But here in Mark’s gospel a Roman official affirms that this man, Jesus, executed by the empire, is the Son of God.  That was a radical affirmation.  It meant that he was saying, Jesus is the true ruler and the Roman emperor is not!  If the emperor would have heard that comment, the centurion would be next to be crucified.

Who is the true king?  In which kingdom will the centurion now live?  I suppose it depends on which empire which kingdom you think is the best kingdom to live your life in: the kingdom of Rome – which represents a system of domination where peace comes through violence –  and justice, with all having enough, is not a concern.  Where sacrificial love is not valued.

Or do you want to live in the Kingdom of God which Jesus preached about and lived his life according to its values?

“The time is fulfilled, and the Kingdom of God has come near; repent, and believe in the good news.”  Remember what the definition of the Kingdom of God is.  The kingdom of God is what the world would look like if God were on the throne and the rulers of this world were not.

Jesus, a Galilean peasant, was brutally executed, killed, because of his politics, because of his passion for God’s justice, because of his teachings about what life could and should be like in God’s kingdom.  Not only didn’t Rome like his revolutionary ideas, the Jewish authorities in the Temple were also protecting their turf.

Jesus throughout his ministry teaches and preaches the kingdom of God and pays the ultimate price for it.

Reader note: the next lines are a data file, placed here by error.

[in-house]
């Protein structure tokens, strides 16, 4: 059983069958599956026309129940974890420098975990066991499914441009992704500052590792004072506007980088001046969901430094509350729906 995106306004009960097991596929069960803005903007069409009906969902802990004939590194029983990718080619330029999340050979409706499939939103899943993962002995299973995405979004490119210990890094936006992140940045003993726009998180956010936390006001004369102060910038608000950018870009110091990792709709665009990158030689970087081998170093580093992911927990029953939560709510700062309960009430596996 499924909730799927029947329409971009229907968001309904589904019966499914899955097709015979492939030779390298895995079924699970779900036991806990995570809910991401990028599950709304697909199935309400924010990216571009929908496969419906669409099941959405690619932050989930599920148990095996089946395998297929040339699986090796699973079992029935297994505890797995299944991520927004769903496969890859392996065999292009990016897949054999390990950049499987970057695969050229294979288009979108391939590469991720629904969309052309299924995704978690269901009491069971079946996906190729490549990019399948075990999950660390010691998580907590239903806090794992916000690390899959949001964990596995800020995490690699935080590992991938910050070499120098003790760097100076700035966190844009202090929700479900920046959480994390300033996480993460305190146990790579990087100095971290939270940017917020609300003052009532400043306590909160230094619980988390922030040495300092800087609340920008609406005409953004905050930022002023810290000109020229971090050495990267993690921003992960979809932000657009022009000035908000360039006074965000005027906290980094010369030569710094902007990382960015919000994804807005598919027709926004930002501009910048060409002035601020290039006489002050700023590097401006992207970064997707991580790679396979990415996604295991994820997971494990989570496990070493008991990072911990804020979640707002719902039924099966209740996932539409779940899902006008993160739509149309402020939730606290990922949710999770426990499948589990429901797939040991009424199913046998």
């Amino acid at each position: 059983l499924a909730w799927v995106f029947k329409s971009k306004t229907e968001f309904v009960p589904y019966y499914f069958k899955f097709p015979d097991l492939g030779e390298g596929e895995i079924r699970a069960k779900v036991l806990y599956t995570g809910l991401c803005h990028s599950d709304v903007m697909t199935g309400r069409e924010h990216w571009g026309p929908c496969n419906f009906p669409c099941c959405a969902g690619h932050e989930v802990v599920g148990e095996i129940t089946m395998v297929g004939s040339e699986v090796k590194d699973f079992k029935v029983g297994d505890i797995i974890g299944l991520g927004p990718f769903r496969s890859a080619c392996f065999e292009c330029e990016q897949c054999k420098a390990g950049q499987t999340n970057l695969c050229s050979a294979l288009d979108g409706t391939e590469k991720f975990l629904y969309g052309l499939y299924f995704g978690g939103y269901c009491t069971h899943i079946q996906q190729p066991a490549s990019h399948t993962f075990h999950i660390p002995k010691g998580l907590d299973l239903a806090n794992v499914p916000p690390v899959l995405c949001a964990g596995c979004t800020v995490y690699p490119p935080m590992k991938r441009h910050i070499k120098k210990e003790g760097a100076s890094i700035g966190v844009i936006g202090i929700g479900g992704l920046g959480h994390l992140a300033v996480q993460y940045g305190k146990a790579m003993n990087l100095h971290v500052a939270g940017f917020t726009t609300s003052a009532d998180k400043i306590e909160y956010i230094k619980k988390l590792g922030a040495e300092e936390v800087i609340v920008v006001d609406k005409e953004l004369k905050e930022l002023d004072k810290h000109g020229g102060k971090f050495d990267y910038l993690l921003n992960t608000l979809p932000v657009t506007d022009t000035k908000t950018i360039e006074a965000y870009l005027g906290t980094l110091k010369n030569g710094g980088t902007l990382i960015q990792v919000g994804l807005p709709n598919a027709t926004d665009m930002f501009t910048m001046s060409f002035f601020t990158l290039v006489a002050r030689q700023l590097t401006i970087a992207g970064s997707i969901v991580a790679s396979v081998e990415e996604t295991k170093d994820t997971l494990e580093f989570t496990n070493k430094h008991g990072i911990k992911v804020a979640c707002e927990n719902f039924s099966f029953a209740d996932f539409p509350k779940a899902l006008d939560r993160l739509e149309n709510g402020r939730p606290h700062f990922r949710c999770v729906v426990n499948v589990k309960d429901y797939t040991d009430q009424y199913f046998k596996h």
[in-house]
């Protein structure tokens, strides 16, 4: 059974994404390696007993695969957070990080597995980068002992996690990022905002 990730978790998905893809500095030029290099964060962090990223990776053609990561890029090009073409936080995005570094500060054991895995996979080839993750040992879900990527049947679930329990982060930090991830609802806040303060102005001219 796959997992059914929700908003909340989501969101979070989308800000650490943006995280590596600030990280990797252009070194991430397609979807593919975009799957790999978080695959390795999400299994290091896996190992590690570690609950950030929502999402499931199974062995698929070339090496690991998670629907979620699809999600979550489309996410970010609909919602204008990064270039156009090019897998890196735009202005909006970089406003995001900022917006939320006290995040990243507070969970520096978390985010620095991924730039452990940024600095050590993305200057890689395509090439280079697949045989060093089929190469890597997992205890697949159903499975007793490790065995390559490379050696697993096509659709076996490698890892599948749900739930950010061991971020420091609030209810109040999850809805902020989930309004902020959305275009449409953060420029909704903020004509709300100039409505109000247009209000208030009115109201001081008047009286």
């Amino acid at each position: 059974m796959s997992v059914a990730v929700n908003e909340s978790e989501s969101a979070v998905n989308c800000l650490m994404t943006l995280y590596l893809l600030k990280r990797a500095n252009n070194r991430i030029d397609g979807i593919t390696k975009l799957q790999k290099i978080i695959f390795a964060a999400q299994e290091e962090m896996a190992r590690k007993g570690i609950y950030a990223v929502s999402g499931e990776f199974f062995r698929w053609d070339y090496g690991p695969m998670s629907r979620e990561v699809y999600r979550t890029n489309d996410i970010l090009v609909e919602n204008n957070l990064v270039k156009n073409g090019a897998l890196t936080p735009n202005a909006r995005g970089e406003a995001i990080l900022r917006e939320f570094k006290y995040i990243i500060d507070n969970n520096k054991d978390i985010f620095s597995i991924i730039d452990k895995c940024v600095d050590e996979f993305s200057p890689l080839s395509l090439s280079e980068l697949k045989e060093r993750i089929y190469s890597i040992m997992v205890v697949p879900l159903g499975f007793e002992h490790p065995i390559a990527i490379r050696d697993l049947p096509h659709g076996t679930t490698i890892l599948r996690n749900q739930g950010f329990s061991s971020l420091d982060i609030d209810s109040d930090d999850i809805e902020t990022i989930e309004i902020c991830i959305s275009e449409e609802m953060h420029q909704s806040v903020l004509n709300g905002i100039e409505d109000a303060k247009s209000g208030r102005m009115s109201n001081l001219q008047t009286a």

One scholar has said, “We are accustomed to hearing the death of Jesus and the events leading up to it described as his ‘passion,’ and we assume this refers only to suffering.  But it is more accurate to say that his passion had to do with the revelation of God that consumed him.

Just watch Jesus throughout the gospels.  Justice was his passion.  Bringing healing was his passion.  Gathering up the least, the last and the lost and helping them stand up straight in a world that kept them bent down was his passion.”

I believe that Jesus died for me and for you, but not in a Substitutionary way.

As I said earlier the concept of Substitutionary Atonement isn’t even in the gospel of Mark.  While there is language of sacrifice found in the New Testament, this language was not fully developed into doctrine until 1097, by a man named Anselm.

The way St. Anselm interpreted Jesus’ death was that God’s retributive justice requires that the penalty for our sins be paid from the human side.  But we are all sinners and thus cannot make the payment because we are not perfect.  Only a perfect person can make the payment.  A person can’t be perfect unless also divine.  So God became human in Jesus in order to pay the price for our sins.

Another New Testament Scholar describes the problem with substitutionary atonement in this way, “By implying that Jesus had to die because of our sins and that this was part of God’s plan to ‘save’ us takes away the historical reasons why the Romans executed Jesus.  Second, this does not ring true with the God Jesus revealed.  Jesus did not reveal a punitive God.”

What concept of God do we get from a Substitutionary Atonement doctrine?  In this concept God is a lawgiver whose laws have been violated, and God must enforce the law by punishing us unless an adequate sacrifice is made.  In this concept of God, God requires blood and only the blood of a perfect human will do.  So Jesus dies and we are saved by his blood, if only we believe.